Fire that ordinarily helps the boreal black spruce forests now threatens them too

12:37 p.m. PDT Oct. 31, 2021

Swan Lake Fire Alaska
Black spruce burning in the Swan Lake Fire near Mystery Creek southwest of Anchorage, AK in 2019. Alaska DNR photo.

This is an excerpt from an article at Canadian Broadcasting Corporation.

Warmer, drier conditions that lead to more frequent fires in Canada’s vast boreal forests are threatening the dominance of black spruce trees that for thousands of years thrived in a healthy relationship with forest fires.

Black spruce trees and the thick layer of peat they take root in are great fuel for the fires. So typically, every 100 years or so, a fire would sweep through and take out a stand of these iconic boreal trees.

That same fire would warm up the black spruces’ waxy cones, releasing its seeds that would allow the black spruce forest to regenerate.

But in recent years, climate change has undermined the healthy relationship between black spruce trees and forest fires. More frequent wildfires are pushing large areas of black spruce forests past their recovery point.

As a result they’re being replaced by other species, and sometimes the forest doesn’t regenerate at all.

“We do see evidence of shifts away from black spruce dominance in more than one third of the sites,” said Jennifer Baltzer, the Canada Research Chair in Forests and Global Change at Wilfrid Laurier University.

This shift away from black spruce dominated-forests could have far reaching implications for the wildlife that depend on them — like caribou — and for the massive amount of carbon these forests store underground.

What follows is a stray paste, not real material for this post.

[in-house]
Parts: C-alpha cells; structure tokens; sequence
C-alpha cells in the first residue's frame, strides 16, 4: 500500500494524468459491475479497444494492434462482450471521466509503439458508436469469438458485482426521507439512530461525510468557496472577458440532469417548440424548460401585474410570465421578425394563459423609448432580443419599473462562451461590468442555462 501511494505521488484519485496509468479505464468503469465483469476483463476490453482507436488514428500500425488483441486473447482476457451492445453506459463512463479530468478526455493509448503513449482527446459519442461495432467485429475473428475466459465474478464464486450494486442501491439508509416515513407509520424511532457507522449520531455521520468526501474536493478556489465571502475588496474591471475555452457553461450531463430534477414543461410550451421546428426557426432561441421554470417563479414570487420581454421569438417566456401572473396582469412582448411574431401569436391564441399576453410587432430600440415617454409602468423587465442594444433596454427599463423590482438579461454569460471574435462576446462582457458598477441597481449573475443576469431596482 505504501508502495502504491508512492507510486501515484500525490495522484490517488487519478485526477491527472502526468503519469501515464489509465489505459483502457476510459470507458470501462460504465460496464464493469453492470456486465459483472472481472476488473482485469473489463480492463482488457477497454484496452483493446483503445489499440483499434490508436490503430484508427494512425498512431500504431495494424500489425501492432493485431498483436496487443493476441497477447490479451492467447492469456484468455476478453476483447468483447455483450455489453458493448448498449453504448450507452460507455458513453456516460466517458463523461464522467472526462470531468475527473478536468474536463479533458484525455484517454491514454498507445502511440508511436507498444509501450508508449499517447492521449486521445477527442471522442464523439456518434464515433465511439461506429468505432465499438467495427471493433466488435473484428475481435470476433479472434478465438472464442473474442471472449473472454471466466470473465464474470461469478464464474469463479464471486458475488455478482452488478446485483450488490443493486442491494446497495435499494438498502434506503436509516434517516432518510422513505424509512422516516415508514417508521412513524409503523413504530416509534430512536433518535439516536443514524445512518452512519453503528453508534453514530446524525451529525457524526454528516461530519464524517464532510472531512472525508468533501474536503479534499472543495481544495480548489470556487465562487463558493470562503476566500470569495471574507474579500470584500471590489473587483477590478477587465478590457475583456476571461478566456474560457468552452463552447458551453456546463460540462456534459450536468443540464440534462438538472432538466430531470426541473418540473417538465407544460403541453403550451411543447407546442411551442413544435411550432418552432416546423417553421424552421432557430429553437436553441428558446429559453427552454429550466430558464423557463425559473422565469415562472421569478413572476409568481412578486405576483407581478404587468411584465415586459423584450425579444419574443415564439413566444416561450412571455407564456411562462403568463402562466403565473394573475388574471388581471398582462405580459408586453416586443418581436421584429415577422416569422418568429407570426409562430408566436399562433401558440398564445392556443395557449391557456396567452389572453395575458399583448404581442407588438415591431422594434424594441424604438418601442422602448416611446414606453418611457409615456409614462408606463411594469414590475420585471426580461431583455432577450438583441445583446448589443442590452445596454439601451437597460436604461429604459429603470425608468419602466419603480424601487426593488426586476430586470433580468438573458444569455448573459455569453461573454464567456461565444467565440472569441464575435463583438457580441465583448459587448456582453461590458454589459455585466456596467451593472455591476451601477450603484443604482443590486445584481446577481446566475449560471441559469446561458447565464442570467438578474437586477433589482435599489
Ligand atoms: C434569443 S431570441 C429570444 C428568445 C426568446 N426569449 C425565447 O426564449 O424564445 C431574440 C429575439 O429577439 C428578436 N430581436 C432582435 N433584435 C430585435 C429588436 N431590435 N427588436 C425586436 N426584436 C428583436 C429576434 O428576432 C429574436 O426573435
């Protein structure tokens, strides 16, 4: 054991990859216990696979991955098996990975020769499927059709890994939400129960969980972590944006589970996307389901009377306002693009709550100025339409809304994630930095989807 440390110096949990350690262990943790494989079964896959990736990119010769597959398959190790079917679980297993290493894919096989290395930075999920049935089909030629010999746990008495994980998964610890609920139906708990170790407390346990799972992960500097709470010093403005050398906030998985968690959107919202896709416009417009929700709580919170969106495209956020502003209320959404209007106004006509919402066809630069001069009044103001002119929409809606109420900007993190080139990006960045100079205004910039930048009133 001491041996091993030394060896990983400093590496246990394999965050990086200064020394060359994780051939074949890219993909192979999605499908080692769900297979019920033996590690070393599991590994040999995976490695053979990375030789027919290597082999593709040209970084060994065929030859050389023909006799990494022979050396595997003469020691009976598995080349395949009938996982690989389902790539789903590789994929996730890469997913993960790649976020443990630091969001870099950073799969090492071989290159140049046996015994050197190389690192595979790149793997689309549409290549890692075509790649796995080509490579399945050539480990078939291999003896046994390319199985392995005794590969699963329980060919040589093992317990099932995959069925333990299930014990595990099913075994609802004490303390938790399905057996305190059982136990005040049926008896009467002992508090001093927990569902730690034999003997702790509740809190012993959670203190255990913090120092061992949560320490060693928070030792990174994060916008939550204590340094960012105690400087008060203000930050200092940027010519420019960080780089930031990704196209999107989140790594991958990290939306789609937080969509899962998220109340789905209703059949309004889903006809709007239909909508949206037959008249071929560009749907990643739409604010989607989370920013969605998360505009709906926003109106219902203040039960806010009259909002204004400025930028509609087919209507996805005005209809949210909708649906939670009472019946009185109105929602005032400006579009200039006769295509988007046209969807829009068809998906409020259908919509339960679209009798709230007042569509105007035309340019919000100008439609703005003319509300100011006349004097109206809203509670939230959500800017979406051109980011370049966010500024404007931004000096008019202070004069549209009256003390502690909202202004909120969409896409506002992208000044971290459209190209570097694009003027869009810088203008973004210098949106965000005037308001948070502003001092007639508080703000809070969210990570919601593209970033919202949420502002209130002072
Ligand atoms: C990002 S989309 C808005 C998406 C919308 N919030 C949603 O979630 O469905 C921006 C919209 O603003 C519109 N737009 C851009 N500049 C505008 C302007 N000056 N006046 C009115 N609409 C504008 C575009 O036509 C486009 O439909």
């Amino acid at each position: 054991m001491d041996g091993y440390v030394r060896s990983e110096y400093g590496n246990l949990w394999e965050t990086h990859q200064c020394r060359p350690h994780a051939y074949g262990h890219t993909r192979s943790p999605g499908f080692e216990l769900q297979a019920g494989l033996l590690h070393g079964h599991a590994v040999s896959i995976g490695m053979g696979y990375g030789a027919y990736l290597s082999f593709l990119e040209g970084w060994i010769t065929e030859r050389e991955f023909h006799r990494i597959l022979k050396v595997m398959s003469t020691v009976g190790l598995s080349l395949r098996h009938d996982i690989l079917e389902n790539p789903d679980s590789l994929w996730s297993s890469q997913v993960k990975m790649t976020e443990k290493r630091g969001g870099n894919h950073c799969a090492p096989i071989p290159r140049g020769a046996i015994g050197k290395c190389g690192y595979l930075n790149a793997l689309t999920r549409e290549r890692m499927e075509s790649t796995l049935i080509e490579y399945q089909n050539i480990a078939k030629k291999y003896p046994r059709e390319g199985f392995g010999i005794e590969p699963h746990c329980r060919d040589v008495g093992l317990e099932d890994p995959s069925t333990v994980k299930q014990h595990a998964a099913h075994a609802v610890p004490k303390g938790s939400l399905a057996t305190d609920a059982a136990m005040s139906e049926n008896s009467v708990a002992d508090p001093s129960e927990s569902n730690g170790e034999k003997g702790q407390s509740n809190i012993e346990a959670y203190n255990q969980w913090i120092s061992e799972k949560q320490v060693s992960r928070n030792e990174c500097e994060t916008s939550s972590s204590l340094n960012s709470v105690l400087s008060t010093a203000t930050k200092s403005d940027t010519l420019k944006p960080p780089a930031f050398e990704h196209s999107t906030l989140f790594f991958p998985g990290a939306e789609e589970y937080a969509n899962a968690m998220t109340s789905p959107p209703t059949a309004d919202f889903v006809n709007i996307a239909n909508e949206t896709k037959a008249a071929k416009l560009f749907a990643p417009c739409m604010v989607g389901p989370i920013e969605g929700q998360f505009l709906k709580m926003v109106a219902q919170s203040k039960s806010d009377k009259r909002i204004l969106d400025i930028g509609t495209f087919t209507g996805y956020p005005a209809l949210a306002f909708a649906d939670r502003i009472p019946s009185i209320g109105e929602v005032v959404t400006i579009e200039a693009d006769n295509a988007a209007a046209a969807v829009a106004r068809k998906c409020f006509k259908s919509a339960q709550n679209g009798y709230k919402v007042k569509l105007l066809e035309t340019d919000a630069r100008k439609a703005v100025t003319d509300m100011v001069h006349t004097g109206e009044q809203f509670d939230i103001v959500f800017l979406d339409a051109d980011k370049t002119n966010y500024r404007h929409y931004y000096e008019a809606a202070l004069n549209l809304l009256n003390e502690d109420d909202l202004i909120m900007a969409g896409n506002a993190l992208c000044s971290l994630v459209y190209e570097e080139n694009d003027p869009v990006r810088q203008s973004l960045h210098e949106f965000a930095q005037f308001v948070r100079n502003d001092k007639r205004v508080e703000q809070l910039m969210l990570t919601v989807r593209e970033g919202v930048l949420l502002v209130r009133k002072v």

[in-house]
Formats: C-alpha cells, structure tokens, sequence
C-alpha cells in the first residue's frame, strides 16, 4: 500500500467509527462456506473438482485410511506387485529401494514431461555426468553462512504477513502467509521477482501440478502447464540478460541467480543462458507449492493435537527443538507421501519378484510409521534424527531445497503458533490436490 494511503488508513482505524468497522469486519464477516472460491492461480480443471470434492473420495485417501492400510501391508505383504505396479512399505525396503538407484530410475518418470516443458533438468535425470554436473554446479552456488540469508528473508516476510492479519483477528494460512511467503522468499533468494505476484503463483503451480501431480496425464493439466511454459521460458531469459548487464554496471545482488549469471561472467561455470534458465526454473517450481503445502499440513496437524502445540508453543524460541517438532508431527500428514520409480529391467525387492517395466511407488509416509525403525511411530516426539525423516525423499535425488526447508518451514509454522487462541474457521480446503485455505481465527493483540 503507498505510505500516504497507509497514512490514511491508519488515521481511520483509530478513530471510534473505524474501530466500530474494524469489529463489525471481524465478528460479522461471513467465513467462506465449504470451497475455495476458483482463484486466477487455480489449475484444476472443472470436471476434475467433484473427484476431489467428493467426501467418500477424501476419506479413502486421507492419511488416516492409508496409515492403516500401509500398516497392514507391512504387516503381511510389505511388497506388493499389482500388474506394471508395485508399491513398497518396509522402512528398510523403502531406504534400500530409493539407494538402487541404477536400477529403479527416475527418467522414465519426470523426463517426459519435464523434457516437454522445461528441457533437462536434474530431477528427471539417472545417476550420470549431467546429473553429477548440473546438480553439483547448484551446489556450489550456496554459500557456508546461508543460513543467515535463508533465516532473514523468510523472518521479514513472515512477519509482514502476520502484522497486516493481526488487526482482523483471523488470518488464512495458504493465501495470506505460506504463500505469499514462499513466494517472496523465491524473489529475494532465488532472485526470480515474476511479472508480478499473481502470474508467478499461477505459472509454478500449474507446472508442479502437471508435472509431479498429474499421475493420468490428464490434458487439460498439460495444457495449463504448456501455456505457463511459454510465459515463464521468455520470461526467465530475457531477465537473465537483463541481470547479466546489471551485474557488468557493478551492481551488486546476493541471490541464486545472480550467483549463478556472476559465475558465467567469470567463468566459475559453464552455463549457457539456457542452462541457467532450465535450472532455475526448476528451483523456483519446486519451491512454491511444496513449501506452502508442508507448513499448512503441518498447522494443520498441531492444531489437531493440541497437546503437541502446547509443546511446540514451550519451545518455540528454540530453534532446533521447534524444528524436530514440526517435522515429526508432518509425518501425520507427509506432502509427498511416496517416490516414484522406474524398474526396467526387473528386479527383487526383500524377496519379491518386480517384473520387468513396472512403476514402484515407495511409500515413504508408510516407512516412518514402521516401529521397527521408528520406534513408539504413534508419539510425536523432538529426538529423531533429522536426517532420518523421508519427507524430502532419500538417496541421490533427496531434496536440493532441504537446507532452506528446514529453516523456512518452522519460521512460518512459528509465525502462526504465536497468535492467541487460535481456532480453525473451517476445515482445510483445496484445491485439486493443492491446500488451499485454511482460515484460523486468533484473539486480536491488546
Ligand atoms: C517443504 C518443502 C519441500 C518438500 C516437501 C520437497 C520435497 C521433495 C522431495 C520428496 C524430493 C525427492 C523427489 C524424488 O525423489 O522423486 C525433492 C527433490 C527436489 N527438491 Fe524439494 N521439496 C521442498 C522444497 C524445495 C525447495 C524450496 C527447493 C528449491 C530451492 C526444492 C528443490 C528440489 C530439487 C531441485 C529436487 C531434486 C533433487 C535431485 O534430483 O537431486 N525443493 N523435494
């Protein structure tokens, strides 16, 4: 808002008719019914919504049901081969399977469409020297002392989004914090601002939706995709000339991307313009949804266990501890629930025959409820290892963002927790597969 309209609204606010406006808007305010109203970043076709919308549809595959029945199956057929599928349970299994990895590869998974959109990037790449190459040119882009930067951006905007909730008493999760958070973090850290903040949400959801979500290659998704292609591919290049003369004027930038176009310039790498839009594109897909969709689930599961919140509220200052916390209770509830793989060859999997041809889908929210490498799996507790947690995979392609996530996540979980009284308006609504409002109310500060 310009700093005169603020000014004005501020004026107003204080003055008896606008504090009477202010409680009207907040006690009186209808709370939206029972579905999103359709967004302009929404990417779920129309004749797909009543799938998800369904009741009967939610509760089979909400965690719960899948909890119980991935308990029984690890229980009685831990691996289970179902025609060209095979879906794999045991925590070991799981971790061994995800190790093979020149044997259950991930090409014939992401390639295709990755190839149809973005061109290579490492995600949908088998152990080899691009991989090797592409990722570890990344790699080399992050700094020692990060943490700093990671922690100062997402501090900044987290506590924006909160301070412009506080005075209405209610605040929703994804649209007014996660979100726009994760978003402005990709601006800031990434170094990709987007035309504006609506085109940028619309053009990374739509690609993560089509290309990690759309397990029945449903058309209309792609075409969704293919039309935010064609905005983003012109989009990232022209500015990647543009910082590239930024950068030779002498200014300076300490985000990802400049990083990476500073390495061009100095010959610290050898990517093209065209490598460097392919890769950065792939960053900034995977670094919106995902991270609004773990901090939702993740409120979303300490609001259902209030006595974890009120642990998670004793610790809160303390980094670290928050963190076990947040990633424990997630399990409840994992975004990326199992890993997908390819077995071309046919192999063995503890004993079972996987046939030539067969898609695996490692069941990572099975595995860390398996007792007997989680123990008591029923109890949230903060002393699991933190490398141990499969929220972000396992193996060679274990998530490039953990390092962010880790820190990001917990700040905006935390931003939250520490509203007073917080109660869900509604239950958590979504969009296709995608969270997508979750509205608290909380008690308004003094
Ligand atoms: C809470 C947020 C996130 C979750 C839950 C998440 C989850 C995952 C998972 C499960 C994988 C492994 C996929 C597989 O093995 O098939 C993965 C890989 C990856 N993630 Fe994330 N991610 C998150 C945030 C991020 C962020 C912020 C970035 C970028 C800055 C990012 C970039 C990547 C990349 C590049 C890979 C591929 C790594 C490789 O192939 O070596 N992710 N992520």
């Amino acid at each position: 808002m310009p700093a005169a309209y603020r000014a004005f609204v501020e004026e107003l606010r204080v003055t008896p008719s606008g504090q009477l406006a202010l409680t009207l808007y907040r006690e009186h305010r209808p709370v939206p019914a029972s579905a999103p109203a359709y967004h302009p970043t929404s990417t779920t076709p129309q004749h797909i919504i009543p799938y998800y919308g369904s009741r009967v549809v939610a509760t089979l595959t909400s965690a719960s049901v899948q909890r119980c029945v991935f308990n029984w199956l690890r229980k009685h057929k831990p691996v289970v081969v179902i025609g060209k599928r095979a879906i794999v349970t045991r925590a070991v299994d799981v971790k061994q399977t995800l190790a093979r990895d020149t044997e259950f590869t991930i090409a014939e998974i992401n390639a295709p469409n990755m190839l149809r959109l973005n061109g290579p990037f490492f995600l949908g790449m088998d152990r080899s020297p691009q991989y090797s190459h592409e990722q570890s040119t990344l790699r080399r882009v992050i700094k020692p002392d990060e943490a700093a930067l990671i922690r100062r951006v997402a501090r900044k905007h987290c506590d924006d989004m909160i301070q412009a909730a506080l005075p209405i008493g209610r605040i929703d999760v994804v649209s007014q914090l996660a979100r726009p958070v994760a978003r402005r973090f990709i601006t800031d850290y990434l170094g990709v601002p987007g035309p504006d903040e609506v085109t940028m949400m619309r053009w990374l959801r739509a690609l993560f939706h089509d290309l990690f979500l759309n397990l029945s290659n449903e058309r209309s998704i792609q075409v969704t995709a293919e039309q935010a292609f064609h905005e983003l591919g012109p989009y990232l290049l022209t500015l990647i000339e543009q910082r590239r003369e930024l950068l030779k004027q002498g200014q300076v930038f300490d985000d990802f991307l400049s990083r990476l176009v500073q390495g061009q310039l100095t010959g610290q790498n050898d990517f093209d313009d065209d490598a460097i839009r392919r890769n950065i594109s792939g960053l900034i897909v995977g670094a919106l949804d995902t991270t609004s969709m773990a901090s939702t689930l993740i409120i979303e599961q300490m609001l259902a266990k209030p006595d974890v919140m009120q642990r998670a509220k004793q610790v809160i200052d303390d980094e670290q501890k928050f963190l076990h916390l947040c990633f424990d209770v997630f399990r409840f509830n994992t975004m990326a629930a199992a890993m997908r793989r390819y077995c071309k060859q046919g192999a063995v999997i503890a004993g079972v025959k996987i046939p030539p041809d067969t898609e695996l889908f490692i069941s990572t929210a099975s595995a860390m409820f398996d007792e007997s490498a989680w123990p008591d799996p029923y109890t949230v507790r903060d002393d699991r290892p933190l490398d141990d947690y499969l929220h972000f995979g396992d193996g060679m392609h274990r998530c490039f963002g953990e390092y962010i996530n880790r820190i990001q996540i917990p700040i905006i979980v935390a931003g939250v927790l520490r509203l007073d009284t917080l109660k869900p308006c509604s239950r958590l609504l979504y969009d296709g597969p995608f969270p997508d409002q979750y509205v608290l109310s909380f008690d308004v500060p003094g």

Baltzer is the lead author of a new study that analyzed more than 1,500 former burn sites across the North American boreal forest, between 1989 and 2014.

“This is one study, in a growing body of evidence, that we’re pushing ecosystems toward these tipping points that we don’t really know what comes next,” Baltzer told Quirks & Quarks host Bob McDonald.

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Author: Bill Gabbert

After working full time in wildland fire for 33 years, he continues to learn, and strives to be a Student of Fire.

3 thoughts on “Fire that ordinarily helps the boreal black spruce forests now threatens them too”

  1. Hi Bill and Readers of this article,
    I read: “We do see evidence of shifts away from black spruce dominance in more than one third of the sites,” said Jennifer Baltzer, the Canada Research Chair in Forests and Global Change at Wilfrid Laurier University. This shift away from black spruce dominated-forests could have far reaching implications for the wildlife that depend on them — like caribou — and for the massive amount of carbon these forests store underground. Baltzer is the lead author of a new study that analyzed more than 1,500 former burn sites across the North American boreal forest, between 1989 and 2014.” But I also read: “Black spruce trees and the thick layer of peat they take root in are great fuel for the fires. So typically, every 100 years or so, a fire would sweep through and take out a stand of these iconic boreal trees.”